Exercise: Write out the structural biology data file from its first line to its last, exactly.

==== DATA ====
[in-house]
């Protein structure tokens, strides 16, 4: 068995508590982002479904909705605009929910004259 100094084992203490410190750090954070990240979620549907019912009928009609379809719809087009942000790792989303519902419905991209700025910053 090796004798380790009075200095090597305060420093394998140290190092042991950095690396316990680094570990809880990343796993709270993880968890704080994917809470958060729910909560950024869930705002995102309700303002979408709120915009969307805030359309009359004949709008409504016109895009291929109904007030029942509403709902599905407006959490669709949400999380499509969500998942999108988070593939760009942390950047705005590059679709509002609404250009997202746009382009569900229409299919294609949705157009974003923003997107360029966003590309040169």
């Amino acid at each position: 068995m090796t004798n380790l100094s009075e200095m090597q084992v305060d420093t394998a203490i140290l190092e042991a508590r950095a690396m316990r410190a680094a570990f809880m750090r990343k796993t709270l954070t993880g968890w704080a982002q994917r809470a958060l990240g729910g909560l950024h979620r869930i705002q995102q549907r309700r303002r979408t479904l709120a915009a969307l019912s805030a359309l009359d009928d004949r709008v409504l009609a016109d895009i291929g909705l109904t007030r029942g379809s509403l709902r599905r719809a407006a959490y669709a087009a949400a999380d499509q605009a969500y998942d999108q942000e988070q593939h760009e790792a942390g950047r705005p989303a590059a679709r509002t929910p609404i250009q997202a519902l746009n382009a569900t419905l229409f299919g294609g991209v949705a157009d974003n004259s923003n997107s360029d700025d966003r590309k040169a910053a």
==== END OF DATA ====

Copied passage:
[in-house]
């Protein structure tokens, strides 16, 4: 068995508590982002479904909705605009929910004259 100094084992203490410190750090954070990240979620549907019912009928009609379809719809087009942000790792989303519902419905991209700025910053 090796004798380790009075200095090597305060420093394998140290190092042991950095690396316990680094570990809880990343796993709270993880968890704080994917809470958060729910909560950024869930705002995102309700303002979408709120915009969307805030359309009359004949709008409504016109895009291929109904007030029942509403709902599905407006959490669709949400999380499509969500998942999108988070593939760009942390950047705005590059679709509002609404250009997202746009382009569900229409299919294609949705157009974003923003997107360029966003590309040169």
């Amino acid at each position: 068995m090796t004798n380790l100094s009075e200095m090597q084992v305060d420093t394998a203490i140290l190092e042991a508590r950095a690396m316990r410190a680094a570990f809880m750090r990343k796993t709270l954070t993880g968890w704080a982002q994917r809470a958060l990240g729910g909560l950024h979620r869930i705002q995102q549907r309700r303002r979408t479904l709120a915009a969307l019912s805030a359309l009359d009928d004949r709008v409504l009609a016109d895009i291929g909705l109904t007030r029942g379809s509403l709902r599905r719809a407006a959490y669709a087009a949400a999380d499509q605009a969500y998942d999108q942000e988070q593939h760009e790792a942390g950047r705005p989303a590059a679709r509002t929910p609404i250009q997202a519902l746009n382009a569900t419905l229409f299919g294609g991209v949705a157009d974003n004259s923003n997107s360029d700025d966003r590309k040169a910053a």